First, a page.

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Nahmad Contemporary

Spiegelbilder

  • Albert Oehlen
  • 415a5d17 97c6 4d70 8b82 d2bebaadff3b

Press for Spiegelbilder

Current Exhibitions at Nahmad Contemporary


Spiegelbilder

  • Albert Oehlen
  • Opens: Nov. 05, 2019
  • Closes: Dec. 21, 2019
  • Reception:
  • Hours: 6 - 8pm
  • Admission: free

Hard Feelings

  • Felix Gonzalez-Torres,
  • Wade Guyton,
  • David Hammons,
  • Donald Judd,
  • Barbara Kruger,
  • Cady Noland,
  • Steven Parrino,
  • Richard Prince,
  • Cindy Sherman,
  • Andy Warhol,
  • Christopher Wool,
  • Sturtevant,
  • Opens: Sep. 11, 2019
  • Closes: Oct. 26, 2019
  • Reception:
  • Hours: 6 - 8pm
  • Admission: free

A Selection of Collages

  • Kurt Schwitters,
  • Opens: Jul. 02, 2019
  • Closes: Aug. 23, 2019
  • Reception:
  • Hours: 6 - 8pm
  • Admission: free

Jean-Michel Basquiat | Xerox

  • Jean-Michel Basquiat,
  • Opens: Mar. 12, 2019
  • Closes: May. 31, 2019
  • Reception: Mar. 12, 2019
  • Hours: 6 - 8pm
  • Admission: free

Monumental Paintings

  • Georges Mathieu,
  • Opens: Jan. 11, 2019
  • Closes: Feb. 23, 2019
  • Reception:
  • Hours: 6 - 8pm
  • Admission: free

(UN)COVERED: Miró | Hammons

  • Joan Miró,
  • David Hammons,
  • Opens: Sep. 12, 2018
  • Closes: Nov. 17, 2018
  • Reception:
  • Hours: 6 - 8pm
  • Admission: free

Five Years at Nahmad Contemporary

  • Jean-Michel Basquiat,
  • Daniel Buren,
  • Alberto Burri,
  • Lucio Fontana,
  • Wade Guyton,
  • Hans Hartung,
  • Joan Miró,
  • Gustave Moreau,
  • Albert Oehlen
  • Sigmar Polke,
  • Richard Prince,
  • Mark Rothko,
  • Egon Schiele,
  • Rudolf Stingel,
  • Antoni Tàpies,
  • Cy Twombly,
  • Andy Warhol,
  • Christopher Wool,
  • Opens: May. 01, 2018
  • Closes: Jun. 09, 2018
  • Reception:
  • Hours: 6 - 8pm
  • Admission: free

Hans Hartung

  • Hans Hartung,
  • Opens: Jan. 12, 2018
  • Closes: Mar. 17, 2018
  • Reception: Jan. 12, 2018
  • Hours: 6 - 8pm
  • Admission: free

Grau

  • Albert Oehlen
  • Opens: Nov. 07, 2017
  • Closes: Dec. 23, 2017
  • Reception:
  • Hours: 6 - 8pm
  • Admission: free

Monochrome: A Dialogue Between Burri, Fontana, Klein, Manzoni, and Stingel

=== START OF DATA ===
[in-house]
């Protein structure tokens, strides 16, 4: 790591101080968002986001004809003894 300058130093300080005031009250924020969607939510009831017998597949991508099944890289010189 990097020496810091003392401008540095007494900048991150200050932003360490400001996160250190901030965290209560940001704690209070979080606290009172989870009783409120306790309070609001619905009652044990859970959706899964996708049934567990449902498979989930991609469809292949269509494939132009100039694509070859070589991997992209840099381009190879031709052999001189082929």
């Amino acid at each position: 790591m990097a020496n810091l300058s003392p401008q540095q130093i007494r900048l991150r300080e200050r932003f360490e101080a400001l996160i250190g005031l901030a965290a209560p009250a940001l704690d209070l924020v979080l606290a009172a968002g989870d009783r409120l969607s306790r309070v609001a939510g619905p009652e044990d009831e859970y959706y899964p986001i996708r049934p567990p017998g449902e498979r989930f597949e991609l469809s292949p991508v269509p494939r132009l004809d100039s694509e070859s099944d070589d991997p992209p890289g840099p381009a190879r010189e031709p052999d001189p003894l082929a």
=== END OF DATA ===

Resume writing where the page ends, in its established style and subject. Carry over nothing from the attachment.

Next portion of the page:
• Alberto Burri,
  • Lucio Fontana,
  • Yves Klein,
  • Piero Manzoni,
  • Rudolf Stingel,
  • Opens: May. 02, 2017
  • Closes: Jun. 10, 2017
  • Reception:
  • Hours: 6 - 8pm
  • Admission: free

When

Nov 05 - Dec 21, 2019


Where

Nahmad Contemporary

  • 980 Madison Avenue, Third Floor, New York NY 10075 Map
  • 646.449.9118

About

Nahmad Contemporary is delighted to announce Albert Oehlen: Spiegelbilder, the first exhibition in US dedicated to the significant works that comprise Albert Oehlen's series of Spiegelbilder (‘Mirror Paintings’). The show is comprised of two concurrent presentations, one at Galerie Max Hetzler in London, on view through November 16, 2019, and one at Nahmad Contemporary in New York, opening on November 5, 2019. The exhibition coincides with a solo show of the artist’s work at the Serpentine Gallery, London (Oct.2, 2019– Feb.2, 2020.)

Spanning eight years, from 1982 – 1990, this series straddles a decisive period for the artist, during which he moved from the crude figuration and “bad painting” of the late 1970s and early 80s, towards non-objective painting in the late 1980s. Through the Spiegelbilder, Oehlen cemented his reputation for subverting painting conventions.

One of Oehlen’s earliest bodies of work, the Spiegelbilder (‘Mirror Paintings’) are distinguished by actual pieces of mirror collaged onto the surface of the canvas, highlighting the artist’s unconventional approach to painting from the outset. Although visually distinct, there is an attitude and approach in these paintings towards colour, light, scale and line that carries through later series. Belonging to the Spiegelbilder are some of Oehlen’s first self-portraits, primary examples of which will also be exhibited.

Many of the works in the series depict domestic interiors and politically-charged exteriors in a palette of muted colours. With titles alluding to Germany’s past and the incorporation of social and political spaces such as museums, staircases and brick walls as barrier motifs, Oehlen demonstrates his ability to turn controversy into cliché.

“I only used mirrors in pictures depicting rooms, so that the viewer can place himself in the room. These rooms were chosen not on the basis of design, or architecture, or any other such criteria, but on the basis of their meaning, which I attribute to them in relation to society. Museum, apartment, Hitler’s headquarters, things like that: a summons to appear in the picture.” –– Albert Oehlen

Outsmarting painted pictorial reality with actual mirrored reality, the Spiegelbilder redefine the limits of the medium, drawing us in physically through their reflective qualities. Ambiguous in their presentation of socio-political spaces, the works provide early insight into Albert Oehlen’s idiosyncratic approach to painting through an ever-evolving style and technique.


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